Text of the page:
China has experienced sizeable internal migration in the past several decades. This research examines the implications of internal migration on generalized trust in China. Using data from the 2014 China Labor-force Dynamics Survey (CLDS), a nationally representative survey, we compared the level of self-rated generalized trust in strangers among Chinese rural-to-urban migrants, rural nonmigrants, and urban nonmigrants. We further assessed the mediating effects of relative deprivation and neighborhood context in the relationship between migration status and generalized trust. The results show that migrants are less trusting than rural and urban nonmigrants after adjusting for relevant sociodemographic characteristics. The mediation analysis suggests that relative deprivation partially explains the difference in generalized trust between migrants and rural nonmigrants, and it greatly mediates the trust gap between migrants and urban nonmigrants. The neighborhood context largely explains the difference in generalized trust between migrants and rural nonmigrants. Moreover, urban nonmigrants are less trusting than migrants when taking neighborhood context into consideration, which indicates a suppression effect of neighborhood context on the relationship between migrant status and social trust in urban China. This study contributes to a deeper understanding of how social trust changes in the process of internal migration. Policy implications are discussed.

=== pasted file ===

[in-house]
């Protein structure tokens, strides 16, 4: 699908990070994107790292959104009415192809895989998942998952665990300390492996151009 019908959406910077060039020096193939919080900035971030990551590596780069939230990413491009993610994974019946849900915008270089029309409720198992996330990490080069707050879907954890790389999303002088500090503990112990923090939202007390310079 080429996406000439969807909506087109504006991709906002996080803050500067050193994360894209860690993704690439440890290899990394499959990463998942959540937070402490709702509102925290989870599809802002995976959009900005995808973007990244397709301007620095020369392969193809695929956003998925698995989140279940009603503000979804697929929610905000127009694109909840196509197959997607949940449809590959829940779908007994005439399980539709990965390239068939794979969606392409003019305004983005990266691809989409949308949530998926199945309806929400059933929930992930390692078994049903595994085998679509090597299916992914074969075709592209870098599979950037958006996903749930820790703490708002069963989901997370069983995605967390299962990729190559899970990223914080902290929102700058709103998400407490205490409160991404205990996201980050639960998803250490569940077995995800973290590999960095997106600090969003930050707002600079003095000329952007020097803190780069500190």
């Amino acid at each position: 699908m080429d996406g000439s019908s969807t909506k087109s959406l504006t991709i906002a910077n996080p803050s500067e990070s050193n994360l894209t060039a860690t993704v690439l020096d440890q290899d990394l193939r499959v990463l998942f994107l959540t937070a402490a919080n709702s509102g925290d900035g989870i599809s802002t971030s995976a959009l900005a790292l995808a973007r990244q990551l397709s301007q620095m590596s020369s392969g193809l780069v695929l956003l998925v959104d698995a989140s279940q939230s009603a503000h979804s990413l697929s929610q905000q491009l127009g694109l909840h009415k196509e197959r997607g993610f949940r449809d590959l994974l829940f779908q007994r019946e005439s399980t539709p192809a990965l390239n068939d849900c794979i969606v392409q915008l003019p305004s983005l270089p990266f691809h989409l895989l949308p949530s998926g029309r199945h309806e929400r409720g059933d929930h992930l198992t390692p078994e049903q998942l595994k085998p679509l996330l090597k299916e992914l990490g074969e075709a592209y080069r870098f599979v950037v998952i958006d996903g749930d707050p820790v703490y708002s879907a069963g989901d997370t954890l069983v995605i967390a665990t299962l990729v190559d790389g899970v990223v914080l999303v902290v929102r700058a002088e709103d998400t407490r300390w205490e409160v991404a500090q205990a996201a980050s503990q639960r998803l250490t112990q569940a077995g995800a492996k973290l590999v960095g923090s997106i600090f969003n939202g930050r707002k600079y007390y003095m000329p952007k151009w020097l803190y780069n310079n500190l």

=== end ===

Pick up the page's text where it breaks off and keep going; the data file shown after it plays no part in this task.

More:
|Journal||International Journal of Intercultural Relations|
|Early online date||15 Mar 2023|
|Publication status||E-pub ahead of print - 15 Mar 2023|
- Generalized trust
- Rural-to-urban migration
- Relative deprivation
- Neighborhood context